couple of indications that the aortic valve
replacement I had in 1988 was was getting worn and
caused my minor stroke in March. So we decided to
replace it with a new one of new design and new

When Dr. Oswalt opened things up on Wednesday morning
there was lots of scar tissue including some that had
grown over the artificial valve. So immediate proof
the the surgery was needed. Dr. Oswalt removed the old
valve and cut a nice opening to fit the new valve. He
stitched the new one in place making tiny stitches in
the muscle of the heart to hold the valve in place. In
a couple of places these stitches where in the scar
tissue, but all was fine until he was almost finished.
Then one of the stitches in the scar tissue tore
lose. Not good! So he took it lose and started over.
The only alternative was to make the stitches where
there was scar tissue a bit larger. Not a problem but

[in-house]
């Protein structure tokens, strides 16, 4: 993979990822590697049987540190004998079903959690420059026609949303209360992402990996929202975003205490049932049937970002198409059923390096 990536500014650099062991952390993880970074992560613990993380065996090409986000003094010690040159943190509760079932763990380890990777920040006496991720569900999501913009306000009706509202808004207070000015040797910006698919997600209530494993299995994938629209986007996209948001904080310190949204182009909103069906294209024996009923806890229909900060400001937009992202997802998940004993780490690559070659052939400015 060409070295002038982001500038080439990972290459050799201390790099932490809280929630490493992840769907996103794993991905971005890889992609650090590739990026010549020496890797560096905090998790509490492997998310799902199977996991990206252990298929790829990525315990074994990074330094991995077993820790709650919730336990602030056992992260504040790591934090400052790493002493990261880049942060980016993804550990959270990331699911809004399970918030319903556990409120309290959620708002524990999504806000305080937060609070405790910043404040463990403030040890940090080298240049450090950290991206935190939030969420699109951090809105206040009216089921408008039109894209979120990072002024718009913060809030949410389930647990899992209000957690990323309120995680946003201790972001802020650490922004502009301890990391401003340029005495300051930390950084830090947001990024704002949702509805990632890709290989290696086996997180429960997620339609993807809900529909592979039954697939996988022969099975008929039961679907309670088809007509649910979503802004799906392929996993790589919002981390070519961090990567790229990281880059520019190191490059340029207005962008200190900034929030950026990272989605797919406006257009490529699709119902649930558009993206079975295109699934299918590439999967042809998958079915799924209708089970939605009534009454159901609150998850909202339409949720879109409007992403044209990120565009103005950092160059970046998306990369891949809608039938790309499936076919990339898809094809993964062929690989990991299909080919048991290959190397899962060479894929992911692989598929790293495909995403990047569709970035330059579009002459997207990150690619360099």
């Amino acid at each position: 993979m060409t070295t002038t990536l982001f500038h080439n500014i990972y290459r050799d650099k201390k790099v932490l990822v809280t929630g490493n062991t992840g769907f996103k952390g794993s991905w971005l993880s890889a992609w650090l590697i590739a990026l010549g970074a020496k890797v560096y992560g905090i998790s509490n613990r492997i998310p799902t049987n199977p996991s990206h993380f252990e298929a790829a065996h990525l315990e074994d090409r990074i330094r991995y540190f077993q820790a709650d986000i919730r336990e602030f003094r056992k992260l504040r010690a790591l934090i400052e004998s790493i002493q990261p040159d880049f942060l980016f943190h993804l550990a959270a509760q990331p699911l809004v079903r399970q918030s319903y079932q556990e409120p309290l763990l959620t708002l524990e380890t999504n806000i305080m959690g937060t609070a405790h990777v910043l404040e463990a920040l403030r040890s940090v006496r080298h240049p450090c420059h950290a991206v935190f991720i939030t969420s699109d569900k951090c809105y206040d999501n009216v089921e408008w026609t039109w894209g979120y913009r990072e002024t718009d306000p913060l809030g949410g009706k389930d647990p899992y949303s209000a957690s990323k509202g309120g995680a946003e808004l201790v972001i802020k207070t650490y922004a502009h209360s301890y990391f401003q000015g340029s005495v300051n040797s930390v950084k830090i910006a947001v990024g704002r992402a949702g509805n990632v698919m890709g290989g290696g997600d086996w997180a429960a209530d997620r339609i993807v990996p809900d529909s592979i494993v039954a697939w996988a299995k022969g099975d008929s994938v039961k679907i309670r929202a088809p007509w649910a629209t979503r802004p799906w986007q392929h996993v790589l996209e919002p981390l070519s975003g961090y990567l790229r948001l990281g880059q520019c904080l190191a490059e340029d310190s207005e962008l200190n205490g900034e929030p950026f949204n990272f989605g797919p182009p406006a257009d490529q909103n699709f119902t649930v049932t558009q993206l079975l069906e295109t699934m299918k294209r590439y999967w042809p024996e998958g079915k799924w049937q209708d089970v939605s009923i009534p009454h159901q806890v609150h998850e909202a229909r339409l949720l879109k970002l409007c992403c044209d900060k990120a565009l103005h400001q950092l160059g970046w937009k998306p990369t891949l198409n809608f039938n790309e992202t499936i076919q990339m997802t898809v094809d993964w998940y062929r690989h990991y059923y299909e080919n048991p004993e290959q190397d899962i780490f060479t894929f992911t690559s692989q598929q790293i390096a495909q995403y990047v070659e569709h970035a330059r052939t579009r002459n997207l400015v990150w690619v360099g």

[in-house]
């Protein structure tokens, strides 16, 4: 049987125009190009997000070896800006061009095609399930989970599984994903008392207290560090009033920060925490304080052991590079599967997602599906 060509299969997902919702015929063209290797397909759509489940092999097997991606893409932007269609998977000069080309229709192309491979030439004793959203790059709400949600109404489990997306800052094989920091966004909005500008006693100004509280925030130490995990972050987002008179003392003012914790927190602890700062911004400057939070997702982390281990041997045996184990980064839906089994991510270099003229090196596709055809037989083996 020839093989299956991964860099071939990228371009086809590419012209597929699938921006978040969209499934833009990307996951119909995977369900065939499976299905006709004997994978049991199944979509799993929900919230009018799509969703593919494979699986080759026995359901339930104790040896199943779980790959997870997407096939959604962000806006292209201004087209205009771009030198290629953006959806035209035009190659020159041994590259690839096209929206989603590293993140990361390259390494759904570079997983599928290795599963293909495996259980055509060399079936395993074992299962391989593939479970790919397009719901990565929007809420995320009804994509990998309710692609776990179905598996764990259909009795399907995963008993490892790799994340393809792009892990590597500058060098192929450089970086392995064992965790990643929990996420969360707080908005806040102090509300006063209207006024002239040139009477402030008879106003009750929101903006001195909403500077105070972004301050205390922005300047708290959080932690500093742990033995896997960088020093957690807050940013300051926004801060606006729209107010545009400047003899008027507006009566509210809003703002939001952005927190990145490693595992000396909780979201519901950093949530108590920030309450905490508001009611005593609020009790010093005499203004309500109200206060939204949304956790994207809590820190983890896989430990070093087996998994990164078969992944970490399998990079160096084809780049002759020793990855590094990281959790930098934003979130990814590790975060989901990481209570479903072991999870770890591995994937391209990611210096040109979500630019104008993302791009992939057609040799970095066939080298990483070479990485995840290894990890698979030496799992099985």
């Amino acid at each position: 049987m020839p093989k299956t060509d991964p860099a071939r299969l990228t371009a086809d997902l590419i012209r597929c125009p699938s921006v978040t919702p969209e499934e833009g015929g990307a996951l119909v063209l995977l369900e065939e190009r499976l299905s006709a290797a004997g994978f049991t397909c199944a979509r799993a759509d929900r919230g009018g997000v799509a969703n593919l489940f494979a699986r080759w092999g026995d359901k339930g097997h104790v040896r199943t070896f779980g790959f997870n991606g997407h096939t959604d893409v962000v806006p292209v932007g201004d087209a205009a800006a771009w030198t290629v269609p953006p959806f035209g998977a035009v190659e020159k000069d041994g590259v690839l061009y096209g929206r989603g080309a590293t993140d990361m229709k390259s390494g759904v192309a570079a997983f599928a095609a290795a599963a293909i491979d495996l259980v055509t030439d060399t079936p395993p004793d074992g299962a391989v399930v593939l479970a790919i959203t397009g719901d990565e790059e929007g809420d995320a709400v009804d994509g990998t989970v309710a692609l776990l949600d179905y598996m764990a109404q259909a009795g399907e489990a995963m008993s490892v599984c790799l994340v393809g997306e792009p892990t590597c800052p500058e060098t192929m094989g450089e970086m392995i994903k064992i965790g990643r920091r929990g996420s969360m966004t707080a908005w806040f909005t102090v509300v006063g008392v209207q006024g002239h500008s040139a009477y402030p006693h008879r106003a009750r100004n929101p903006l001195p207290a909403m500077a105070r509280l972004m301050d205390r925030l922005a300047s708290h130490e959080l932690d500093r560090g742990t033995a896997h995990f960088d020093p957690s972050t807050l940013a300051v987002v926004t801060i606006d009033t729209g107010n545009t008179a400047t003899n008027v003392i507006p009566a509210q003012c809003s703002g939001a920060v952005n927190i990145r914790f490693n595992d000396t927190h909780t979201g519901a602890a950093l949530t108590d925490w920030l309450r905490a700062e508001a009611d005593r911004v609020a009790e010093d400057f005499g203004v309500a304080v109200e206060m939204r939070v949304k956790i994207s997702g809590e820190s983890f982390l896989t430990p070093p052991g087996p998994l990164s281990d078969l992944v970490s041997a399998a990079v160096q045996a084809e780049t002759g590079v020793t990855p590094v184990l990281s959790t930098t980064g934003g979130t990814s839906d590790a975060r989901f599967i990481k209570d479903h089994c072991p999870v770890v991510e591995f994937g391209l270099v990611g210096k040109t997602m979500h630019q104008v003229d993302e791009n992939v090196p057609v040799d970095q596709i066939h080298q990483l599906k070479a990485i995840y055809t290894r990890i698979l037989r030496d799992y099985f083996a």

surgeons really take pride in their tiny stitches!

As it turns out the signal from the brain to cause
the heart to beat arrives at the upper chamber at a
transmission point and is sent to the muscle in the
upper chamber via some transmission cells. A nerve
runs from these cells to anther set of transmission
cells that delays about 1/5 of a second and sends the
beat signal to the lower chamber where the aortic
valve resides. In fact this second set of transmission
cell is right next to the aortic valve.

Dr. Oswalt had a quandary. If he made the stitches
larger he might injure this second set of
transmission cells. I did not want to live with a
leaky valve, so I voted we worry about that later and
get the valve sewed in. So he did, and the rest of the
surgery went well.

It is standard practice to attach a temporary
pacemaker during heart surgery just is case the
trauma of the surgery causes an irregular rhythm.